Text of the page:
The Ethics of Apology A Set of Commentaries

Sage Publications Ltd
Publication Type:
Journal Article
Critique of Anthropology, 2009, 29 (3), pp. 345 - 366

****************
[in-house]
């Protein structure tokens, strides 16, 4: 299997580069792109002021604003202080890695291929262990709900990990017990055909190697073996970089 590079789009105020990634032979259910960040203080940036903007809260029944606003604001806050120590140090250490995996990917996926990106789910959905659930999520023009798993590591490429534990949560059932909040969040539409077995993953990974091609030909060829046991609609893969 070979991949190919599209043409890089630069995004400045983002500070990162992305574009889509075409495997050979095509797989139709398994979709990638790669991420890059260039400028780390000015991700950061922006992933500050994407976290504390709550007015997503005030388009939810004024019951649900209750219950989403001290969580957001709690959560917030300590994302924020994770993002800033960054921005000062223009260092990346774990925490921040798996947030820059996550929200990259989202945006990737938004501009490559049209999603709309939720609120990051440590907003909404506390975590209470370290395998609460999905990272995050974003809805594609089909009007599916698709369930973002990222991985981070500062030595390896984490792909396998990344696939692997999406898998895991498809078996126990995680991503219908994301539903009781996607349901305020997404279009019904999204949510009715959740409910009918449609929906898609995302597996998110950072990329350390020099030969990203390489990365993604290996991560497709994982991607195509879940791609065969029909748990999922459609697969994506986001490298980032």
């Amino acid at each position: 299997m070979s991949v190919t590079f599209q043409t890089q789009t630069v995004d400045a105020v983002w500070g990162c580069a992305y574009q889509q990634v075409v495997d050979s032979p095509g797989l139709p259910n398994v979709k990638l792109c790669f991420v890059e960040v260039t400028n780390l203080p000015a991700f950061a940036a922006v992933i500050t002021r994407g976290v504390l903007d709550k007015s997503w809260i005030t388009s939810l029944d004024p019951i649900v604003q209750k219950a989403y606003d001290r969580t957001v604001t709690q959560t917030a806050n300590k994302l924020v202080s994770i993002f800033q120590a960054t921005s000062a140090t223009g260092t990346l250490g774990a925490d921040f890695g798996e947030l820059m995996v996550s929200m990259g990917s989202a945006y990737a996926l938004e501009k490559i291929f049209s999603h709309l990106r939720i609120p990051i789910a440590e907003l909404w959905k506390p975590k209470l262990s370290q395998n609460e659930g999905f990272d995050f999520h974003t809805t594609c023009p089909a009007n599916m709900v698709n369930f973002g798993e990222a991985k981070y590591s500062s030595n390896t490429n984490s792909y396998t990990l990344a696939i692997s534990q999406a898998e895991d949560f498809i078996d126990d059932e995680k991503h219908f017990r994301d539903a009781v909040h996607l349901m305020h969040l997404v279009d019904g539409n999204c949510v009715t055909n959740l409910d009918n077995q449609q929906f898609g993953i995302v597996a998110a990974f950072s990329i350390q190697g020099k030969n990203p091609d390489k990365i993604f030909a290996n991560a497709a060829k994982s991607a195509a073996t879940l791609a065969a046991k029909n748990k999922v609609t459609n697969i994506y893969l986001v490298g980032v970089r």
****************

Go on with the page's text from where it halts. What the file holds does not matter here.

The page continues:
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On 13 February 2008, the Australian government apologized to the 'stolen generations': those children of Aboriginal descent who were removed from their parents (usually their Aboriginal mothers) to be raised in white foster-homes and institutions administered by government and Christian churches - a practice that lasted from before the First World War to the early 1970s. This apology was significant, in the words of Rudd, for the 'healing' of the Australian nation. Apologizing for past injustices has become a significant speech act in current times. Why does saying sorry seem to be ubiquitous at the moment? What are the instances of not saying sorry? What are the ethical implications of this era of remembrance and apology? This set of commentaries seeks to explore some of the ethical, philosophical, social and political dimensions of this Age of Apology. The authors discuss whether apology is a responsibility which cannot and should not - be avoided; the ethical pitfalls of seeking an apology, or not uttering it; the global and local understandings of apology and forgiveness; and the processes of ownership and appropriation in saying sorry.
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